Picture of the Week
Warm tomatoes

9/2/09 Vol. 6 #23

Whoopee!  We made it to September!  As you know we don’t usually, instantaneously, go right into fall when the calendar flips months but it sure feels that way this week.  Our farming friends in Texas are celebrating too as the temperature finally fell below 100 degrees after months above it, now if they can just get some rain, makes one realize that our summer has not been too bad.  The lowering angle of the sun and the darker mornings are the first signs that fall is really around the corner.
We have had shade cloth on the transplant greenhouse and some of the little sliding tunnels all summer to try and moderate the temperature a bit.  The lettuce we have had for the last few weeks is only possible with some shade cloth and consistent irrigation.  Likewise the celery and Brussels sprouts for Thanksgiving, that have been in the ground since late July are only really possible with the help of shade cloth (in my opinion anyway).  But now the amount of daylight is so much different than just a few weeks ago that, today, we are taking all of the shade off for the rest of the season.  Too much shade and the lettuce, in particular, gets wacky and starts to twist as it grows.  We have learned this one the hard way when we first tried to grow lettuce in the late summer and had an entire hoop house cork screw up and didn’t harvest a single head.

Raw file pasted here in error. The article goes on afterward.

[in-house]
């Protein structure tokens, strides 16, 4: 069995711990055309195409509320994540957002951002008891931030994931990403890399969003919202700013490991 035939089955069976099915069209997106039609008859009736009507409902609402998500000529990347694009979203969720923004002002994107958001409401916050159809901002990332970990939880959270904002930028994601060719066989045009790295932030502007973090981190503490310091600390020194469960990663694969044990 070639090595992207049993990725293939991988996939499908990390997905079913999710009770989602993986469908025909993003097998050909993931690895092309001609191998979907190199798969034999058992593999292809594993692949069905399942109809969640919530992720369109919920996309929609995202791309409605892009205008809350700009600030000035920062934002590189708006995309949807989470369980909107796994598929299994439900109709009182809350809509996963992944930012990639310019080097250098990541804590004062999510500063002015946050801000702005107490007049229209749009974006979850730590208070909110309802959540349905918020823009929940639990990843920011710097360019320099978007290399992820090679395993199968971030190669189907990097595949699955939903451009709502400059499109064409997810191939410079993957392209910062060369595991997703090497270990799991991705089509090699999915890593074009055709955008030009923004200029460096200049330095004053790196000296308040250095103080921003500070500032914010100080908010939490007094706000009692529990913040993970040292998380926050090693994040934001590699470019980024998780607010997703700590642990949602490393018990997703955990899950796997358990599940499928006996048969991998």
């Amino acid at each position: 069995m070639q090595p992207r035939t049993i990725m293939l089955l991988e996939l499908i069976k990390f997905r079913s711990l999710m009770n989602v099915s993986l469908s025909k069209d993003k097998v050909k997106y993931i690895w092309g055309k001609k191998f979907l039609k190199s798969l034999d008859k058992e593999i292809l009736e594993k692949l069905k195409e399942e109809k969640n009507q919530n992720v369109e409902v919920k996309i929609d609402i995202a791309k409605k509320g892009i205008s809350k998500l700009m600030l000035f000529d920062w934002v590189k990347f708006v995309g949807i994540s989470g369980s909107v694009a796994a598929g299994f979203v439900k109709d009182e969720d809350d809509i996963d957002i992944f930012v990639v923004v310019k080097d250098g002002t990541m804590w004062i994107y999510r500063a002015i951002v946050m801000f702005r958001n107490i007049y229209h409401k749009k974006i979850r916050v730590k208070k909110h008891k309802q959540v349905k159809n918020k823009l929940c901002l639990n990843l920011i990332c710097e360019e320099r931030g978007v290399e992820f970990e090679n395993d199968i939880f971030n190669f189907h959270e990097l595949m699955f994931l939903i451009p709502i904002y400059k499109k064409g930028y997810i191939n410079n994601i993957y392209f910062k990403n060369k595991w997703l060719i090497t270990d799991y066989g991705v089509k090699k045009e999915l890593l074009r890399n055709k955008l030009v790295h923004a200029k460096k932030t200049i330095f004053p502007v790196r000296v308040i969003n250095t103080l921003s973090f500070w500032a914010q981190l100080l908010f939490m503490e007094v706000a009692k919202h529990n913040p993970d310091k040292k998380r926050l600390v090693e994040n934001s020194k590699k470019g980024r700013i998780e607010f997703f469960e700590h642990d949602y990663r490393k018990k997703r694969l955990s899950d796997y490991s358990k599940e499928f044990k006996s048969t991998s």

Soon we will be mowing down what cover crops we have and the remains of the other summer crops and begin the preparation of the soil for next years crops.  It is a slow process this dismantling of the summer farm but one that feels good as it goes along.  Tomatoes and trellises out.  Lisianthus and Celosia trellises out.  Irrigation lines taken up bed by bed as they are no longer needed.  The Big Tops uncovered, rolled and stored for another winter.  Soil amendments spread to help feed next seasons crops.  Finally by mid October it is all seeded to cover crops for the winter and another market season comes to a close for us.  Breath deep, you can smell fall just around the bend!

Picture of the Week
The lengthening morning shadows of September, celery and Brussels sprouts under shade